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Postby master » Wed Aug 15, 2007 7:54 pm

Nyh wrote:Unless your name is Nic Thisell don't even start to think about using multiple palettes in one scanline for arcade games. Color switching within a scanline is high magic and processor intensive. First start with playing around with sprites and maybe some raster interrupts. You will soon discover it is hard enough.
Sure, for start, just getting something on screen will be fine. While I understand that switching palette during one scanline is complicated, I`m pretty sure, that basic palette switching (just once per scanline) shouldn`t be fundamentally different from Atari 800 XL`s Display List Interrupt method. Sure, it`s been ~20 yrs since I did that effect, but the principle wil be probably the same - I don`t believe Atari invented something totally different when they switched to 16-bit platforms, especially for something so low-level.
Though, I could be wrong here, so please feel free to correct me.

Nyh wrote:BTW: with movem.l you can do 3 complete color switches in one scanline giving you a maximum of 64 colors on one scanline leaving you still 32 clock ticks at the end of the scanline enough for 3 extra colors to change so a grand total of 67 colors on a scanline is possible.
That`s just crazy - 67 colors 8O ! This also means, that the CPU is just drawing the picture - nothing else, right ?

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Postby unseenmenace » Wed Aug 15, 2007 8:14 pm

master wrote:So, that`s 6 KBs per 16x16 chunk. Say, I need 6 chunks per one animation frame of my character (32x48), i.e. 36 KBs per animation frame. I`ll eat up 0.1 MB of memory with just 3 frames. If I wanted at least 4 animations (Breathe,Walk,Attack,Death) with at least 5 frames per each, that would be 5x4x36 = 0.7 MB per character.
So, that`s impossible unless I limit it to emulator use, where I heard it`s possible to use 4 MB of RAM (if I heard correctly). Though that would sort-of kill the original idea of a game runnable on regular Atari 1040 ST.
How many people have upgraded their Atari to 4 MBs ? Would that annoy many people if the game wanted 4 MB of RAM ? Or maybe, I can altogether just forget this issue and take 4 MB for granted ?

Thats only if you are using pre-shifted sprites where you have multiple copies (2, 4, 8 or 16) of the same sprite image at different horizontal pixel positions so that the program doesn't have to horizontally shift the sprite data in real-time (something the 68000 is rather slow at). If your game doesn't need to have a high framerate then you can dispense with the preshifting in which case a 32 x 48 masked sprite is only 960 bytes.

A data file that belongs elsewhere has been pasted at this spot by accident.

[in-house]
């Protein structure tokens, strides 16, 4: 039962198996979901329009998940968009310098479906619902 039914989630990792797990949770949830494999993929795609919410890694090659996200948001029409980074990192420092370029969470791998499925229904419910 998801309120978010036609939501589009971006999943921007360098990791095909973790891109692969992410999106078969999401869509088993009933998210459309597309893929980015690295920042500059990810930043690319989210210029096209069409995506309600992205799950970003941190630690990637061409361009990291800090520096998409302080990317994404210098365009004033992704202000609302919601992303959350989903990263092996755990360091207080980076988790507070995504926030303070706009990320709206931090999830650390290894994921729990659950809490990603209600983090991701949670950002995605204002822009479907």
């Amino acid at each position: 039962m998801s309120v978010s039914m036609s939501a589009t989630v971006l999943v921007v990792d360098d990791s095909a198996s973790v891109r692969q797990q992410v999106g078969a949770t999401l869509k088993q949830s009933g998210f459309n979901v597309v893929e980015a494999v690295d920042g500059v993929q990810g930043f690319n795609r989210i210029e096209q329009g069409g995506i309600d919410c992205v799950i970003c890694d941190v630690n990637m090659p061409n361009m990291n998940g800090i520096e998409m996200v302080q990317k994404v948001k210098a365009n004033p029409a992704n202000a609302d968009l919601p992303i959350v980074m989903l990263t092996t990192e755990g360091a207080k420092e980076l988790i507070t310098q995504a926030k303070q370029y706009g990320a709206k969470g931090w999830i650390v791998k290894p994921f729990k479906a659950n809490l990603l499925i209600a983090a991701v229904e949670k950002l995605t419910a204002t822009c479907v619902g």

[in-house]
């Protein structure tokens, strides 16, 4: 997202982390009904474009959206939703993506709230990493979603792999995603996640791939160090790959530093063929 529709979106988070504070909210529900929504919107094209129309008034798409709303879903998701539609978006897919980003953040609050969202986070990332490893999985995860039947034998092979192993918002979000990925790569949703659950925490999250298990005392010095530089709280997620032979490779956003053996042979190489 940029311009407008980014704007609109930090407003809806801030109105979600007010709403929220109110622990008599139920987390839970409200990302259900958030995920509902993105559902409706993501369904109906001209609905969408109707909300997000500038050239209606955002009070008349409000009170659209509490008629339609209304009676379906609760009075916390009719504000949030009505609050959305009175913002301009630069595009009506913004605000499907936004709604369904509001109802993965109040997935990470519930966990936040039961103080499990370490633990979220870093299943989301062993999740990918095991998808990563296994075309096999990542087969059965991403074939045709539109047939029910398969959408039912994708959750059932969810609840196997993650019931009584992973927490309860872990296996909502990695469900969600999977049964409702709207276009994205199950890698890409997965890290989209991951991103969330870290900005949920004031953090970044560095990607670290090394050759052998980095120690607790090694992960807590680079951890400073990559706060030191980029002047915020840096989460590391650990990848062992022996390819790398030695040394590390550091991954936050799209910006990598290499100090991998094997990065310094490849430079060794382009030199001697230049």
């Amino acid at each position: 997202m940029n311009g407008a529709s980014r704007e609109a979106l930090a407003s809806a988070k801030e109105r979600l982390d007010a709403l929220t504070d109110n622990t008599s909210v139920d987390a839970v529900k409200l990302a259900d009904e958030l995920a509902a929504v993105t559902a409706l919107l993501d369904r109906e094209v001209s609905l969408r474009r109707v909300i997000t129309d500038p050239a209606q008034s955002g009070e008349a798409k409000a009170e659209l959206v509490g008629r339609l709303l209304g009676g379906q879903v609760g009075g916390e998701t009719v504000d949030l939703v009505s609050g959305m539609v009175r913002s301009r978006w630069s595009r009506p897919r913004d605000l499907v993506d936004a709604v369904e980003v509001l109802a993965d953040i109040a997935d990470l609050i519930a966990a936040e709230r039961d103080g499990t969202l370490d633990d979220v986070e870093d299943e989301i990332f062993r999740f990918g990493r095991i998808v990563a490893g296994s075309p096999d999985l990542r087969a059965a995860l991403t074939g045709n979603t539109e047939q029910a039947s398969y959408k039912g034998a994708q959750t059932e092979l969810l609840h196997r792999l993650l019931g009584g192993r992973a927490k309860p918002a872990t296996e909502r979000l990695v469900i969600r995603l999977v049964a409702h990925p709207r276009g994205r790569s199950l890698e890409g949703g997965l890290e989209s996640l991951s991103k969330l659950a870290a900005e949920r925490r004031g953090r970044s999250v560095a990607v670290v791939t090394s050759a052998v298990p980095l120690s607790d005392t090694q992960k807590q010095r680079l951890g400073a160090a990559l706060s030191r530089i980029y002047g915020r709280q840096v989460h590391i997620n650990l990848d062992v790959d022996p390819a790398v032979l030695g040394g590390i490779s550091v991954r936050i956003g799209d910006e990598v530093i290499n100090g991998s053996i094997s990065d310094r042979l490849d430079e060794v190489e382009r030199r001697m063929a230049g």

One trick I am using for some of my animated sprites is to shift each frame of animation along from the last so that a different frame gets displayed according to the horizontal position of the sprite (within each 16-pixel column). This is only applicable to certain types of animation such as walking. Below is an example of this with the Turrican II World 1 fish sprite waggling its tail as it moves along:-
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Postby Nyh » Wed Aug 15, 2007 8:53 pm

master wrote:
Nyh wrote:If got very decent sprite routines with preshifted data, you can do 44 different masked 16x16 sprites with 16 colours.
This is the data that I wanted to hear ! However, it seems a little bit low to me at first sight, but I`m not yet familiar with the platform.
To put it into other perspective, 16x16x44 = 11264 pixels. Which is almost the same as 32x70x5 (I want tall sprites, maybe not 32x70, but close to it). But this would mean that I`d be able to change only 5 frames per second. That is, if I understand the data above correctly, and they mean the performance (16x16x44) per second.

On an Atari you don't count the number of pixels in a sprite but the number of words. The 9 pixel on a low resolution Atari screen is made up from bit nr 6 of the 1st word, bit nr 6 of the 2nd word, bit nr 6 of the 3rd word and bit nr 6 of the 4 th word. A pixel has also 4 bitplanes, 16 different values so one color of a palette from 16. With the 32 bit registers of the 68000 you can work at 2 words of screen memory at the same time. Because of the word wise organization of the screen memory a 16 bit wide sprite usually is in 2 x 4 words of screen memory, unless it is exactly aligned with a word, then it takes only 1 x 4 words.

You don't understand the data correctly, the performance is in number of sprites per VBL (Vertical BLank) at 50 Hz, ie 50 frames per second. For your 32 bit wide sprites you need about 336 clocks per line so for a 32x70 sprite you need 23520 clocks. Given 160000 clocks per VBL you can do 6 sprites of that size in 1 VBL (50 frames per second).

master wrote:
Nyh wrote:A single 16x16 preshifted sprite uses 4 kB memory for the sprite data and 2 kB memory for the mask data.
So, that`s 6 KBs per 16x16 chunk. Say, I need 6 chunks per one animation frame of my character (32x48), i.e. 36 KBs per animation frame. I`ll eat up 0.1 MB of memory with just 3 frames. If I wanted at least 4 animations (Breathe,Walk,Attack,Death) with at least 5 frames per each, that would be 5x4x36 = 0.7 MB per character.

For a preshifted sprite you will need:
bytes=16*(number_of_ words+1)*12*number_of_lines
For a 32x48 sprite you will need (32 pixels is 2 words):
bytes=16*(2+1)*12*48=27kB